Salinization changes how bacteria travel from freshwater into the air

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Increasing salinity in fresh water causes more bacteria to be released into the air. (AP Photo/Julio Cortez)

Increasing the saltiness of freshwater changes the number and types of bacteria that are launched into the air by breaking waves and bursting bubbles, which could have implications for the risk that people will be exposed to toxins from harmful algal blooms in the future.

Scientists sprinkled varying amounts of salt in pond water samples and found that airborne bacteria peaked at salinity levels that reflect conditions sometimes seen in real-world habitats. The researchers reported the findings April 5 in Environmental Science & Technology.

Lakes, streams and other freshwater bodies are becoming increasingly salty in many areas because of human activities such as roadway de-icing, fertilizer runoff from agriculture and sewage and industrial waste. Additionally, increased flooding related to climate change and sea level rise is expected to send more salty runoff and seawater into lakes and coastal waters.

"Our infrastructure isn't necessarily designed to experience these extreme events," said Hosein Foroutan, an assistant professor of environmental and water resources at Virginia Polytechnic Institute and State University and last author of the new paper. 

Freshwater salinization is detrimental to water quality and aquatic biodiversity. 

"Increasing salinity can induce shifts in the structure of native freshwater bacterial communities, which could disturb their role in mediating basal ecosystem services," Foroutan and his colleagues wrote in the paper. 

He and his team have previously found that increasing the salt concentration of water also affects a process called aerosolization, which involves small bubbles that form underwater, rise to the surface, and pop.  

"Even if you don't go into the water and you spend maybe half an hour to an hour by the beach ... you feel that your face is kind of salty, you feel the taste of salt in your mouth," Foroutan said. "That's salt that's being ejected from the surface of the water through the exact same mechanism — basically, small droplets of water getting airborne because of this wave-breaking." 

Salt isn't the only thing that can be wafted into the air; as they rise, bubbles can also "scavenge" waterborne microbes. When a harmful bloom of cyanobacteria or other algae is underway, people can inhale aerosolized toxins that cause breathing problems and asthma attacks.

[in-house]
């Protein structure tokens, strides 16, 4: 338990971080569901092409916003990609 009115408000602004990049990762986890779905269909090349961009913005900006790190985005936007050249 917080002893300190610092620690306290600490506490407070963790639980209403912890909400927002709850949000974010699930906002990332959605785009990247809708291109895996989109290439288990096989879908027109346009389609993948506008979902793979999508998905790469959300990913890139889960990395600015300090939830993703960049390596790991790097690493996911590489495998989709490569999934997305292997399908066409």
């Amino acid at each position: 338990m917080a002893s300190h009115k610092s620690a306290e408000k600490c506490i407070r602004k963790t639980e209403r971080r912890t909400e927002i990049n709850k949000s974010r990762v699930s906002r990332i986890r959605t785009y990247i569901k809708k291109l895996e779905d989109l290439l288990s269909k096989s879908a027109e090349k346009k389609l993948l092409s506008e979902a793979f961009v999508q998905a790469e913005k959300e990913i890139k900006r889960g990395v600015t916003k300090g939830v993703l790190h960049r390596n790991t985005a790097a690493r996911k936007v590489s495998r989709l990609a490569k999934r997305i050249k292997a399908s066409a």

"These droplets could eject anything that's in the water — bacteria, viruses, any ocean pollution," Foroutan said. Once a bacteria-laden droplet is launched from the water, it can be carried hundreds of meters inland. This makes it crucial to understand how changing salinity affects how these microbes are aerosolized. 

As water becomes saltier, the air bubbles that drive aerosolization become more numerous, surface foams become bigger and smaller bubbles emerge, Foroutan has found. To find out what this means for airborne bacteria, he and his colleagues gathered freshwater from Pandapas Pond in Blacksburg, Virginia. 

They then added to the samples different amounts of salt, which ranged from 0 to 35 grams per kilogram of water, and placed them in a tank that sloshed the water about to mimic breaking waves. Finally, the researchers assessed the abundance and identities of the bacteria that became airborne.

The team found that the airborne bacterial community was significantly different from the waterborne community. Additionally, the aerosolized bacteria increased and finally peaked at concentrations of around 1 gram of salt per kilogram of water, which match those observed in some freshwater habitats.  

It's not clear why bacteria were most plentiful at this salinity level. However, the peak may be related to the fact that some kinds of bacteria can be launched into the air more easily than others, Foroutan says. Additionally, changes in bubble size due to increasing saltiness might also affect which bacteria become aerosolized. 

"Depending on this size ratio — the size of bacteria to the size of bubbles — they may scavenge more bacteria from a specific group, or less, to the surface," Foroutan said.  

He and his colleagues looked at broad families of bacteria and only sampled from one pond, which means that the researchers couldn't determine whether the microbes pose a health hazard, or whether others that become aerosolized in saltier waters are more likely to be harmful to humans.

However, stormwater runoff is known to feed harmful algal blooms and can become contaminated with manure that hosts pathogens such as E. coli, which seems to thrive in salty freshwater. 

"What we are trying to say is that the pollution doesn't stay just in the water; it may get airborne," Foroutan said. Salinization, he added, "is affecting what can get airborne, and it's important to look into the combined water and air quality altogether." 

In the future, he plans to study more precisely how bubble size affects which bacteria become airborne and whether different types of salt and water pollution have different impacts on this process, as well as to pinpoint which species of bacteria are most affected. 

"These are things that we can control, hopefully, by controlling the amount of salt that we let go into the freshwater system," Foroutan said. 

The study, "Increasing freshwater salinity impacts aerosolized bacteria," published April 5 in Environmental Science & Technology, was authored by Charbel Harb, Jin Pan, Stephen DeVilbiss, Brian Badgley, Linsey C. Marr, David G. Schmale, III and Hosein Foroutan, Virginia Polytechnic Institute and State University. 

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